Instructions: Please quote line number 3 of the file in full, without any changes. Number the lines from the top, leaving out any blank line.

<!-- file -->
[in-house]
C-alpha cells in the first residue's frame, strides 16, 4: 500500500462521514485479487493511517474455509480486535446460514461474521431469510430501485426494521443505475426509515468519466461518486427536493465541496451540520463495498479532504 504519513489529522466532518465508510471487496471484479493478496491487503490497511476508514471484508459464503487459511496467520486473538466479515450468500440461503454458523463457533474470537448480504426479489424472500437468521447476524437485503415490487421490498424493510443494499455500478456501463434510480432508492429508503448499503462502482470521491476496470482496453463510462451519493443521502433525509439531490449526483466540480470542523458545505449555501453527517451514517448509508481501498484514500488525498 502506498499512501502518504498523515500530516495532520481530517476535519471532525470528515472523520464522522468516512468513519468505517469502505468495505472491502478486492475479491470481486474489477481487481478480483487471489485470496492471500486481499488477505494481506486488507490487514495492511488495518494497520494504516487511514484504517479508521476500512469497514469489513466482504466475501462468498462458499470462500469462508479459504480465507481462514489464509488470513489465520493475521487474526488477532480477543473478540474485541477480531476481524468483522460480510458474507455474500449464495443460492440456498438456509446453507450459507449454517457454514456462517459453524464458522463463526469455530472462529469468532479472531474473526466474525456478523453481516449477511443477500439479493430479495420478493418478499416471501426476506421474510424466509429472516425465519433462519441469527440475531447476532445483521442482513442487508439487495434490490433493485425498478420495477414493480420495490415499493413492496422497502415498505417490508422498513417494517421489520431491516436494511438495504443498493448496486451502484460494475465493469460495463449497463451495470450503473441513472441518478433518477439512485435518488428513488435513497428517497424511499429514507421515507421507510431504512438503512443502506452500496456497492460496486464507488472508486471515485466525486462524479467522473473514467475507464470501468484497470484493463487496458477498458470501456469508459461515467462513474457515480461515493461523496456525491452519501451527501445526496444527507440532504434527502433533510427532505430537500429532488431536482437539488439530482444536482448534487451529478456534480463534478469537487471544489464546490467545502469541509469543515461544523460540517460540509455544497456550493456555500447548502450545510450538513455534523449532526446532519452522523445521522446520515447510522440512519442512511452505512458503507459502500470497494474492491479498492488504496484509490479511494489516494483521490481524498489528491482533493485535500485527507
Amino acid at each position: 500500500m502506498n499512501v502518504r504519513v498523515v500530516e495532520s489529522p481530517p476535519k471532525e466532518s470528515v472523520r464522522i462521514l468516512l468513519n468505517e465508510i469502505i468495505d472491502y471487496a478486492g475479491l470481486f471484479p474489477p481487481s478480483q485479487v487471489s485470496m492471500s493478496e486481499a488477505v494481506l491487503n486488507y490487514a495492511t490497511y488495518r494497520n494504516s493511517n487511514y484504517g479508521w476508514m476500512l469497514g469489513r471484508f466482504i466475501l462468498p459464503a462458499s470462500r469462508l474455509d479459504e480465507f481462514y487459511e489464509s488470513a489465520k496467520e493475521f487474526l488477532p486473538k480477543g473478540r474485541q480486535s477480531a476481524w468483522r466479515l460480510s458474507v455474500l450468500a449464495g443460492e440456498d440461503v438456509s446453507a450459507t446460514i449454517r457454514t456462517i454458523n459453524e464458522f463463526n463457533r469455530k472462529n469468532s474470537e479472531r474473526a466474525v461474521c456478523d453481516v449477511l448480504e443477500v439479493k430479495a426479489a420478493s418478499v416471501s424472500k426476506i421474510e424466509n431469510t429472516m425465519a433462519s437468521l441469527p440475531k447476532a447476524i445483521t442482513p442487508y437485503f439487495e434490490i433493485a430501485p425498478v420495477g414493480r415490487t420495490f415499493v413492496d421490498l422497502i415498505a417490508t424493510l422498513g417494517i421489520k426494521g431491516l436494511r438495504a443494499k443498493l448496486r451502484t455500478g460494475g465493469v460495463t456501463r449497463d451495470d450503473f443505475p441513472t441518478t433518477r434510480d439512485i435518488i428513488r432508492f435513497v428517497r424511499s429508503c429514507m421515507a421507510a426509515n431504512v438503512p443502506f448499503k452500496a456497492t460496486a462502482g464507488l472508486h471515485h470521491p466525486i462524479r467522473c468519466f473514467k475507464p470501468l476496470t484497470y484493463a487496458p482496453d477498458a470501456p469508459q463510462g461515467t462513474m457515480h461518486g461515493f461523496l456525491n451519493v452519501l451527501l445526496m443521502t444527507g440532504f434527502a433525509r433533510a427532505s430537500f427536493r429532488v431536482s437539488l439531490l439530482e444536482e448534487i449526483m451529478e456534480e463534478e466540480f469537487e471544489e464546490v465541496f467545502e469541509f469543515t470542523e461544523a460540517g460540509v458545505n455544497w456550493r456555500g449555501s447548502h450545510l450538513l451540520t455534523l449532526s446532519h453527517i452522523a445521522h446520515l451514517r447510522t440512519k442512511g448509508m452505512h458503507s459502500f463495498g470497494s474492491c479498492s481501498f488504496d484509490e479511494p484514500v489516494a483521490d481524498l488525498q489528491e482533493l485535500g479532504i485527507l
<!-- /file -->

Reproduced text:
Amino acid at each position: 500500500m502506498n499512501v502518504r504519513v498523515v500530516e495532520s489529522p481530517p476535519k471532525e466532518s470528515v472523520r464522522i462521514l468516512l468513519n468505517e465508510i469502505i468495505d472491502y471487496a478486492g475479491l470481486f471484479p474489477p481487481s478480483q485479487v487471489s485470496m492471500s493478496e486481499a488477505v494481506l491487503n486488507y490487514a495492511t490497511y488495518r494497520n494504516s493511517n487511514y484504517g479508521w476508514m476500512l469497514g469489513r471484508f466482504i466475501l462468498p459464503a462458499s470462500r469462508l474455509d479459504e480465507f481462514y487459511e489464509s488470513a489465520k496467520e493475521f487474526l488477532p486473538k480477543g473478540r474485541q480486535s477480531a476481524w468483522r466479515l460480510s458474507v455474500l450468500a449464495g443460492e440456498d440461503v438456509s446453507a450459507t446460514i449454517r457454514t456462517i454458523n459453524e464458522f463463526n463457533r469455530k472462529n469468532s474470537e479472531r474473526a466474525v461474521c456478523d453481516v449477511l448480504e443477500v439479493k430479495a426479489a420478493s418478499v416471501s424472500k426476506i421474510e424466509n431469510t429472516m425465519a433462519s437468521l441469527p440475531k447476532a447476524i445483521t442482513p442487508y437485503f439487495e434490490i433493485a430501485p425498478v420495477g414493480r415490487t420495490f415499493v413492496d421490498l422497502i415498505a417490508t424493510l422498513g417494517i421489520k426494521g431491516l436494511r438495504a443494499k443498493l448496486r451502484t455500478g460494475g465493469v460495463t456501463r449497463d451495470d450503473f443505475p441513472t441518478t433518477r434510480d439512485i435518488i428513488r432508492f435513497v428517497r424511499s429508503c429514507m421515507a421507510a426509515n431504512v438503512p443502506f448499503k452500496a456497492t460496486a462502482g464507488l472508486h471515485h470521491p466525486i462524479r467522473c468519466f473514467k475507464p470501468l476496470t484497470y484493463a487496458p482496453d477498458a470501456p469508459q463510462g461515467t462513474m457515480h461518486g461515493f461523496l456525491n451519493v452519501l451527501l445526496m443521502t444527507g440532504f434527502a433525509r433533510a427532505s430537500f427536493r429532488v431536482s437539488l439531490l439530482e444536482e448534487i449526483m451529478e456534480e463534478e466540480f469537487e471544489e464546490v465541496f467545502e469541509f469543515t470542523e461544523a460540517g460540509v458545505n455544497w456550493r456555500g449555501s447548502h450545510l450538513l451540520t455534523l449532526s446532519h453527517i452522523a445521522h446520515l451514517r447510522t440512519k442512511g448509508m452505512h458503507s459502500f463495498g470497494s474492491c479498492s481501498f488504496d484509490e479511494p484514500v489516494a483521490d481524498l488525498q489528491e482533493l485535500g479532504i485527507l